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The Throwback Cruiser

Today and Yesterday

Story Joe E. Harvey / Images J. Matthew Johnston - January 31, 2013 10:00 AM

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Joe E. Harvey of northern Virginia had a mission.

He has taken a 2010 Dodge Challenger SE and expanded Chrysler’s retro-design to make a unique throwback cruiser with a modern edge.

“I was hooked from the first sight of the prototype for the new Dodge Challenger,” he said. “The style screamed 1970s muscle car. Growing up among lots of old school mechanics and hot rodders, I’ve seen many classic cars and crafty ideas. This has led to an appreciation for the classics. Owning a Dodge never crossed my mind, being a native of Youngstown, Ohio, near the GM Lordstown plant. However, after seeing the new Challenger, it was time.”

The first step was buying a Challenger before too many modifications were made to the initial design, since new models were being released yearly. The opportunity came in 2010. The SE, RT and SRT models retained the same body between them, so the only criteria going into the purchase was that Joe wanted a true hardtop and the coloring had to be a black metal flake. The models all had the option of a true hardtop and they were all available in Chrysler’s Brilliant Black Crystal Pearl paint.

Being a budget-minded person, Joe went to work determining which model to buy based on a combination of purpose and cost. The main purpose was to replace a daily driver and the cost difference between models was approximately $10,000, primarily due to horsepower. “My personal driving habits don’t include excessive speed, so the extra horsepower would be a waste of money. After all, no matter how fast your car is, eventually you are going to see another car’s brake lights. The 2010 SE came with a 3.5-liter V-6 high-output 24-valve engine with 250hp. That’s more horsepower than many of the V-8s from the classic era! The Challenger is a heavy car; with the 2010 SE weighing 4,905 pounds, but it makes a smooth and comfortable ride - perfect for a cruiser. The SE’s five-speed autostick/slapstick transmission allows the driver to shift through gears manually, if desired. After a week of negotiations between dealers, I brought my Challenger home.”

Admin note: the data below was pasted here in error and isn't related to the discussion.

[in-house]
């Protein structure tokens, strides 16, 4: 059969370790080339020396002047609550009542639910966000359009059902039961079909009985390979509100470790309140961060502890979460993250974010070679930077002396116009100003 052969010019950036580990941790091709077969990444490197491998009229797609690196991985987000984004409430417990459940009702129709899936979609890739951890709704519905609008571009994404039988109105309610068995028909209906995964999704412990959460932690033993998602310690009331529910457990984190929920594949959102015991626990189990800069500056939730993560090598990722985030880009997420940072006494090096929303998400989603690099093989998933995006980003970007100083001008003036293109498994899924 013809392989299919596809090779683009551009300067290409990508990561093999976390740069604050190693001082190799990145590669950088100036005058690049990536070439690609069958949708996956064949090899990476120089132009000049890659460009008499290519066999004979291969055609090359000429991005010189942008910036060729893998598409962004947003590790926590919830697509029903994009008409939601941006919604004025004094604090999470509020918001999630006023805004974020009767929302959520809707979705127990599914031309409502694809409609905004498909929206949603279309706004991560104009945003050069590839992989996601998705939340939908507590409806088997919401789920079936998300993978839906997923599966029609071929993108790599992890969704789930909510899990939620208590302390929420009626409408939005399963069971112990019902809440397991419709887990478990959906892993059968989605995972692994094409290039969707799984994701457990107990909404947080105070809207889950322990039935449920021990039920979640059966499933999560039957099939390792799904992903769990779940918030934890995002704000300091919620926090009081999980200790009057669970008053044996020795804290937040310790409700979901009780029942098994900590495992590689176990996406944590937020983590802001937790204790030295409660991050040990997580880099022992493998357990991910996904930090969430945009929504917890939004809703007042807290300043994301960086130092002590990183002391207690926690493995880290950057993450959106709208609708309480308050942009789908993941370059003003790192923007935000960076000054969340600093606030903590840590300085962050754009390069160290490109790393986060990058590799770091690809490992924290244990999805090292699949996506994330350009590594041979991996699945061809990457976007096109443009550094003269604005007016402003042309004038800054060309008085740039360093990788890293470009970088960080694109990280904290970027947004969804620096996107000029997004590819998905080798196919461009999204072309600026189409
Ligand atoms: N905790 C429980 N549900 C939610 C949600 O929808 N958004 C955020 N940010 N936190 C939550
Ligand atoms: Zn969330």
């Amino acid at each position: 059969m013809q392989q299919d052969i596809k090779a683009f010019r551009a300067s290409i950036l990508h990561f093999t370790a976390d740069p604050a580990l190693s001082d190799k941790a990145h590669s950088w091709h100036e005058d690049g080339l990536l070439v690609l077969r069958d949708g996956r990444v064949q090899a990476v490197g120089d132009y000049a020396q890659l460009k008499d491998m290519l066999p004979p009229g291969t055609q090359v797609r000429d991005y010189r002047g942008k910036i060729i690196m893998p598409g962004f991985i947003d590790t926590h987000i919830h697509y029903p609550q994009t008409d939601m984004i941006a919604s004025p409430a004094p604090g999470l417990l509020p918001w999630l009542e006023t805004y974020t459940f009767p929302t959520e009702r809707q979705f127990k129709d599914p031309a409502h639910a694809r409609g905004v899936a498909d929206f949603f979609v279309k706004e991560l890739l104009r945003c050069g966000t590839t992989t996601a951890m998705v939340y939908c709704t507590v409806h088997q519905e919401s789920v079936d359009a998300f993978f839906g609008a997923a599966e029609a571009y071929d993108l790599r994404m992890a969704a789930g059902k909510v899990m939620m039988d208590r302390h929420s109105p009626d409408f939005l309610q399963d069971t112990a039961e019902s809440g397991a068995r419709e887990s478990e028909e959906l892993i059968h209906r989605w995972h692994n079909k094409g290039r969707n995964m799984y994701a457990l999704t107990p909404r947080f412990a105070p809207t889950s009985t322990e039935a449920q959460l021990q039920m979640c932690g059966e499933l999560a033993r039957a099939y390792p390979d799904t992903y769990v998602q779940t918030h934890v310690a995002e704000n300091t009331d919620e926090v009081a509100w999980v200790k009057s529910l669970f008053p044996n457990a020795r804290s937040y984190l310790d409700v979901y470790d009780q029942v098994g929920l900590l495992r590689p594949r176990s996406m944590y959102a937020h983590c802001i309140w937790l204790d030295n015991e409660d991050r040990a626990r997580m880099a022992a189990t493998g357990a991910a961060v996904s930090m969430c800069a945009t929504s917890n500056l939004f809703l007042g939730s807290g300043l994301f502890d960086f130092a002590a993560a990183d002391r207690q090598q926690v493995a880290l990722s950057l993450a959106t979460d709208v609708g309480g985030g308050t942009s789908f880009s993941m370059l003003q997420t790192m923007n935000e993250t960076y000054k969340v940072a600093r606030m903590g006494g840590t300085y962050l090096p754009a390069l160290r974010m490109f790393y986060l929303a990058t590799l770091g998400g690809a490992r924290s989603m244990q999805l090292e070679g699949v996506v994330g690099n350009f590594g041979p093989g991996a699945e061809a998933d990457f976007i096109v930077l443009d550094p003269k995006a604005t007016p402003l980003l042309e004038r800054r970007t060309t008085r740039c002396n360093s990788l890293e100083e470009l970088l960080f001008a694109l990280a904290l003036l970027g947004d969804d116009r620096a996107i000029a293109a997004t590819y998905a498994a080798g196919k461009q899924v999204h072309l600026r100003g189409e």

Intrigued with the idea of having a daily driver with a classic look, but including modern performance and technology, Joe chose to enhance the concept by creating a throwback cruiser. “Early on, I realized I’d have to do the customizing to keep costs low. The customization included a variety of parts and accessories from Mopar, aftermarket companies, custom specialty orders and personal fabrication.”

Comparing the new style with the 1970s models, the 2010 Challenger needed classic style bumpers and a change to the modern looking taillights. Bumper overlays from Retro USA met the need. For the taillights, lettering was removed and a custom-built taillight bar was built from aluminum bar stock found at Home Depot. The aluminum bar was cut, etched, painted and installed with 3M automotive tape and clear silicone adhesive. A fender emblem was attached to finish the look. The taillight bar covers up the original reverse lamps, so new LED reverse lamps from Saleen were wired above the rear license plate.

The rims were changed to a classic 18-inch design from American Racing. The nose badge was replaced with a custom badge from Billet Technology, and a Flowmaster three-inch dual cat-back exhaust system with “pop bottle” outlets was installed. Mopar’s classic-script fender emblems and the classic-style fuel filler door were added because they weren’t included with the 2010 SE model. Additional accents to round out the look included chrome door handles, chrome hood scoop grilles, painted calipers with decals, custom bullet valve caps and chrome license plate frames.